(Natural News) One Canadian nurse who caught coronavirus a few months ago has now tested positive for the disease eight times in the past 50 days, raising questions about just how long the disease can linger in the human body – and how long a patient who appears to be recovered remains contagious.
When 49-year-old Tracy Schofield first experienced symptoms like shortness of breath, fever and chills on March 30, she was given a test for COVID-19, which came back positive. She then spent two weeks self-isolating. She had a fever that got as high as 104.1 degrees, and Tylenol wouldn’t bring it down. She also said she lost her senses of taste and smell, reporting that she was unable to taste salt and vinegar potato chips or smell the strong scent of Vick’s VapoRub.
After she started feeling better and two weeks had passed, a second test came back positive, and six others she has taken in the meantime have also come back with the same result, even though her symptoms have largely disappeared, apart from some breathing difficulty.
When her eighth test overall came back negative, she was quite excited, but it takes two negative results in a 24-hour period to be considered recovered. When she took her ninth test less than 24 hours later, it came back positive – much to her surprise and dismay.
She told CTV News: “Whenever I get the test result, it’s like somebody punches me in the stomach.”
Although her doctors don’t think she is still contagious, they cannot explain why her tests keep coming back positive. The mother of three is now worried that she’ll have the disease forever. She said she did not have any pre-existing conditions, but the ongoing positive test results have her worried that she’ll suffer long-term complications from coronavirus.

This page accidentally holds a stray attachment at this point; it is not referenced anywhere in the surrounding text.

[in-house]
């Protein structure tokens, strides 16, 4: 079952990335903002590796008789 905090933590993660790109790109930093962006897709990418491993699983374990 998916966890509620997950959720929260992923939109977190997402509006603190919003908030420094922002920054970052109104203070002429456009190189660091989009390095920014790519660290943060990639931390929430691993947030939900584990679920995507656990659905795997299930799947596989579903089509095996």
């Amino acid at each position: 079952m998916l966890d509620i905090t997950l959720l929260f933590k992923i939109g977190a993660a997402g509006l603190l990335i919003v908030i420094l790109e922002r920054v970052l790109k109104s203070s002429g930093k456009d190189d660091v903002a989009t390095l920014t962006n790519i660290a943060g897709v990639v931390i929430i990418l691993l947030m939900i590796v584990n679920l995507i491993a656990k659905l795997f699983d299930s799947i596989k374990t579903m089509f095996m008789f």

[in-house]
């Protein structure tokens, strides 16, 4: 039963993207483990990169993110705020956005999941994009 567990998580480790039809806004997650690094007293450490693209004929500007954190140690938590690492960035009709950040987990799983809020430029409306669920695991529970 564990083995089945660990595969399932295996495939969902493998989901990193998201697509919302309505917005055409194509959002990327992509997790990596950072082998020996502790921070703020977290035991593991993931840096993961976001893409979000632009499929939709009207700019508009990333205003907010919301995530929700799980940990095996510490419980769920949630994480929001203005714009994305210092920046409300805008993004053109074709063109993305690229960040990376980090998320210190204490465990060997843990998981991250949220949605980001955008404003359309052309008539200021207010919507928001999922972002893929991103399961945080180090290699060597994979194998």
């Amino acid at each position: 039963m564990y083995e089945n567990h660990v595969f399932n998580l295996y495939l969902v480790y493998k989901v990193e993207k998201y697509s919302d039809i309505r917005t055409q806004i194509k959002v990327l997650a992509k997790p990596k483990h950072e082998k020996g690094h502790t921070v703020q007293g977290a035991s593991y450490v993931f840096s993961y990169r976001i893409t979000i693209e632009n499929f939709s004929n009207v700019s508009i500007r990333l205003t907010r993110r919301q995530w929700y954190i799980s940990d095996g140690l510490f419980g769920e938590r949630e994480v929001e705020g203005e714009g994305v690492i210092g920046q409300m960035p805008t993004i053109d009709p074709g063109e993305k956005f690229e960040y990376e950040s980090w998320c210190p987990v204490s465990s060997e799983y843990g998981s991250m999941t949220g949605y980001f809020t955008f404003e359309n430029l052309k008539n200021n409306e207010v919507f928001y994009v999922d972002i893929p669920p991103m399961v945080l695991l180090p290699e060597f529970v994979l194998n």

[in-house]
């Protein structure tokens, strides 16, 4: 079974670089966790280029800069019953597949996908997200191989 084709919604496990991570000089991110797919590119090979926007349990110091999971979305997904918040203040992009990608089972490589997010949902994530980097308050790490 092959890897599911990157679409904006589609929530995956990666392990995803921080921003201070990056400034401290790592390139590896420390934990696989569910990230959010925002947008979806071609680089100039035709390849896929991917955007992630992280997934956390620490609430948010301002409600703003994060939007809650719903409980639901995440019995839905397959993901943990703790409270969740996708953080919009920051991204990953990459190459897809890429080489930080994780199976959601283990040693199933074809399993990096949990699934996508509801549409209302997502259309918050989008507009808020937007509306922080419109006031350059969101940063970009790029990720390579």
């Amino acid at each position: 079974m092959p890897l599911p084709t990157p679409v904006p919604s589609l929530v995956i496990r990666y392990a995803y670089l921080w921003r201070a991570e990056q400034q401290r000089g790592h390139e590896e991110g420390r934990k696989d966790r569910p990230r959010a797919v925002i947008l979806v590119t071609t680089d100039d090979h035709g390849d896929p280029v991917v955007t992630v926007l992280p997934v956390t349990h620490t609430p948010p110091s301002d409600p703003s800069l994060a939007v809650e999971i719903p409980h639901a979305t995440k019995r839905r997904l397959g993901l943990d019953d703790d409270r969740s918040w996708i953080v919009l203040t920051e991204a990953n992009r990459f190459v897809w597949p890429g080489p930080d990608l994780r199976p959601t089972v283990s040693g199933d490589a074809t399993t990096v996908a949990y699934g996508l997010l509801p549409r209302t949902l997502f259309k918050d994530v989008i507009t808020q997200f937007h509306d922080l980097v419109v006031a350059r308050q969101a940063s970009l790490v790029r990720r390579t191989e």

In fact, she’s been cleared to return to her job as a registered practical nurse but is afraid that she will infect other people. She works in long-term care and is concerned about putting patients at risk.
Lots of questions about coronavirus still unanswered
Speaking to CBS News, Johns Hopkins Center for Health Security Senior Scholar Dr. Amesh A. Adalja said that persistent positive COVID-19 tests don’t necessarily mean a person still has the active virus; it could be detecting genetic material from the virus. He said that patients might cough up and excrete “viral debris” for some time afterward, and it may not necessarily indicate they are contagious.
He added that this is why the CDC has two different ways to determine if a person who was infected with coronavirus previously can leave isolation. The first is two consecutive negative results within 24 hours, and the second is passing seven days without symptoms and three days without a fever or fever medication.
As for the ongoing breathing trouble she’s experiencing, he said it could be due to the damage caused to her body by the virus when she had it rather than an ongoing infection.
According to the CDC, the virus might be detectable in the lower or upper respiratory tract for several weeks after becoming ill with the disease, and the actual duration of viral shedding and infectiousness period aren’t yet known.
That’s why it remains incredibly important to proceed with caution, treating everyone you encounter as potential carriers of the disease. Given that a large percentage of people with the virus won’t display any symptoms at all, there really is no way of telling. That’s why wearing a mask in public and washing your hands frequently is absolutely vital now that places are opening up again and lives are starting to return to normal.
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